Virtual public meetings were a necessity due to COVID-19 but, in truth, the technology was ready for it. The Gather tool, for example, provides the virtual experience of a public meeting without the tedious logistics coordination. Dashboards are another example. They reveal new insights for operations and management by combining data from traditionally disparate sources and serve as a strong stakeholder engagement tool by delivering immediate access and transparency.
With the public health threats associated with lead service lines (LSL), digital solutions are a valuable tool to both monitor progress and communicate to stakeholders. CDM Smith built a GIS-based dashboard integrated with a construction management system to track and verify the LSL replacement program in Newark, New Jersey, by tracking 100 replacements per day on a near real-time basis. CDM Smith also is tapping into the power of data visualization to communicate this progress and activity to impacted stakeholders via a dedicated tool where residents can check the status of their LSL replacement.
What is Water Infrastructure’s Digital Future?
There has been much talk of advancements in cloud conversion and satellite internet — both of which offer significant improvements in performance simulation and business continuity, but the future is even brighter.
All big tech companies are racing to establish a stronghold in the world of quantum computing. Regardless of whether Google or some other big tech giant gets there first, quantum computers offer hope in addressing the most complex optimization challenges that involve numerous variables. For example, successfully optimizing distribution or transportation logistics, energy consumption and weather could save organizations money and improve the environment.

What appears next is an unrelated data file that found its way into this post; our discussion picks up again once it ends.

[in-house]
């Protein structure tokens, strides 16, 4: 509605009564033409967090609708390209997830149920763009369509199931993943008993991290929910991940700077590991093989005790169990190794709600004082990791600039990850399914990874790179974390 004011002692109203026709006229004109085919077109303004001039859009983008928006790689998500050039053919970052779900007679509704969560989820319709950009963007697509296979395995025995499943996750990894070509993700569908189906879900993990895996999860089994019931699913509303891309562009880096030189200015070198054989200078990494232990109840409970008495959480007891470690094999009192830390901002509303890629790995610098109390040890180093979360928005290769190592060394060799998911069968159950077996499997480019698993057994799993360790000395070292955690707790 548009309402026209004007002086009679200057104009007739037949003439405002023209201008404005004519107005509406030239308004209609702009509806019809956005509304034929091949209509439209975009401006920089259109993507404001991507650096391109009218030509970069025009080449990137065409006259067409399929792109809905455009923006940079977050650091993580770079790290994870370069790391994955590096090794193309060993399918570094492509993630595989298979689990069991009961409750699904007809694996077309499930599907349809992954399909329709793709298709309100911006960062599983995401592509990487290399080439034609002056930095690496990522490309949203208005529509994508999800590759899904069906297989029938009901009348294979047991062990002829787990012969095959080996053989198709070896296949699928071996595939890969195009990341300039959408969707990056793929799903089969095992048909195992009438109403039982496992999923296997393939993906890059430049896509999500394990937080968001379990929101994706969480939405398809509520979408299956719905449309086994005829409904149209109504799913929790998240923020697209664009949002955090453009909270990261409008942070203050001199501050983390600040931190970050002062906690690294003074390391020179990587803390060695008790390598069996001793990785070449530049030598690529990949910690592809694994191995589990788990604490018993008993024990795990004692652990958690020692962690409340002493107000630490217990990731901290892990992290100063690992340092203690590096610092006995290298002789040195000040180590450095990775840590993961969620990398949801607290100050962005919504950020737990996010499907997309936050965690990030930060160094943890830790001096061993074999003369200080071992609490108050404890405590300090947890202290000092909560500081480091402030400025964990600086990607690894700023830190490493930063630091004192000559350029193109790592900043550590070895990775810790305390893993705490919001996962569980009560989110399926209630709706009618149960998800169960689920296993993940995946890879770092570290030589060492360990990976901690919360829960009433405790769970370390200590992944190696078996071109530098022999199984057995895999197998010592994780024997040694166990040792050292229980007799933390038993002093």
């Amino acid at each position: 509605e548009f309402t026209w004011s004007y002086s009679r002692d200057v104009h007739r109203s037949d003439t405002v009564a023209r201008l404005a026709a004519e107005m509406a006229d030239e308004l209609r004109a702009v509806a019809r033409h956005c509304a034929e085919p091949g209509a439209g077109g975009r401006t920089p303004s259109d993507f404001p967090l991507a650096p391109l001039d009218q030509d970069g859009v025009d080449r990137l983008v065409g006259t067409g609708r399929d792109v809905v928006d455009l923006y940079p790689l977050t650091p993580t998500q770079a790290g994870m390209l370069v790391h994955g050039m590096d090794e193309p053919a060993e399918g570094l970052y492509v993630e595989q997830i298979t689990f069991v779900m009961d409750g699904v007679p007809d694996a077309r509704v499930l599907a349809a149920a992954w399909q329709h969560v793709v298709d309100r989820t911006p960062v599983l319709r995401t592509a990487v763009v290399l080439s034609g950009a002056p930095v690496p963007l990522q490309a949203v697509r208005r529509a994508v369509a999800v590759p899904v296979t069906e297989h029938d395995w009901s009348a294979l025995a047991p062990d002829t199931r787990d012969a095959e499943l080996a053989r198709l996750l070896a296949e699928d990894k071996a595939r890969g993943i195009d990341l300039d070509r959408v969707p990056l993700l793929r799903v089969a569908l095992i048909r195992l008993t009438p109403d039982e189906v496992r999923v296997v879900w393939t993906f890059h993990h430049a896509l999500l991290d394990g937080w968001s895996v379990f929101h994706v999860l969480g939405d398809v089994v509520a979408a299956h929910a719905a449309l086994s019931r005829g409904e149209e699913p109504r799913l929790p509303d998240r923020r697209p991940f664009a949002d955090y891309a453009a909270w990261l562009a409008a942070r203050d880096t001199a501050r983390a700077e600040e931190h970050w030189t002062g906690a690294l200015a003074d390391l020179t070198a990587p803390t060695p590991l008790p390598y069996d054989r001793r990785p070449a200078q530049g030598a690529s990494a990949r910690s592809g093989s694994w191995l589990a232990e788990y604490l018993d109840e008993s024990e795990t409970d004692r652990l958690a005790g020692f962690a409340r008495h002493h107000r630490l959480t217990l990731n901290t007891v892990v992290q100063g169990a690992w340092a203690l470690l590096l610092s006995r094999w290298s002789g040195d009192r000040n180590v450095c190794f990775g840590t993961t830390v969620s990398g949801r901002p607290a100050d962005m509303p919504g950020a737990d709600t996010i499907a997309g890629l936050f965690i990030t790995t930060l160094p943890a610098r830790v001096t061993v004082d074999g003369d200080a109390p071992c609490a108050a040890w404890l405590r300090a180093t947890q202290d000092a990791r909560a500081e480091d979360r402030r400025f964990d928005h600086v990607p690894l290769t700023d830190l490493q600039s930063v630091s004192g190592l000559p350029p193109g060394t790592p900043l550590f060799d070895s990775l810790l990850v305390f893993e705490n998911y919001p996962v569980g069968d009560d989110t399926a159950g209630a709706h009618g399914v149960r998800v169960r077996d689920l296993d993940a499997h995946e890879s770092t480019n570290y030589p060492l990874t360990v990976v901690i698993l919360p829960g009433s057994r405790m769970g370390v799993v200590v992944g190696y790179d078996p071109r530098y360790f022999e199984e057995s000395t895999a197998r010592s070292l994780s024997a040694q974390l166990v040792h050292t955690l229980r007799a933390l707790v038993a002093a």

The evolution of battery technology will significantly increase the number and usage of field sensors, providing more opportunities to enhance digital twins and related technology breakthroughs.
For water utilities that are exploring or expanding within the digital solutions realm, technological transparency is essential. Blockchain provides a much-needed level of security by diminishing the risk of hacking and allowing utilities to immediately access information and updates relating to client records.
Digital solutions have already demonstrated capabilities to use real-time data and advanced analytics to reduce costs, improve efficiencies and promote communication. As organizations embark on achieving their net-zero carbon emission goals, their assets will need to optimize performance and efficiency; digital twins and dashboards are key tools to enable that.
While the future of digital solutions is exciting to daydream about, the first step is clear: acknowledging the major challenges all water utilities face regarding equity in water services, financial resilience, PFAS, harmful algal blooms, the impacts of climate change, flooding and water scarcity.
All of these issues necessitate increased monitoring and data analysis in order to deliver the necessary insights to deliver solutions. Digital solutions will need to advance to match our goals and support our progress in these areas.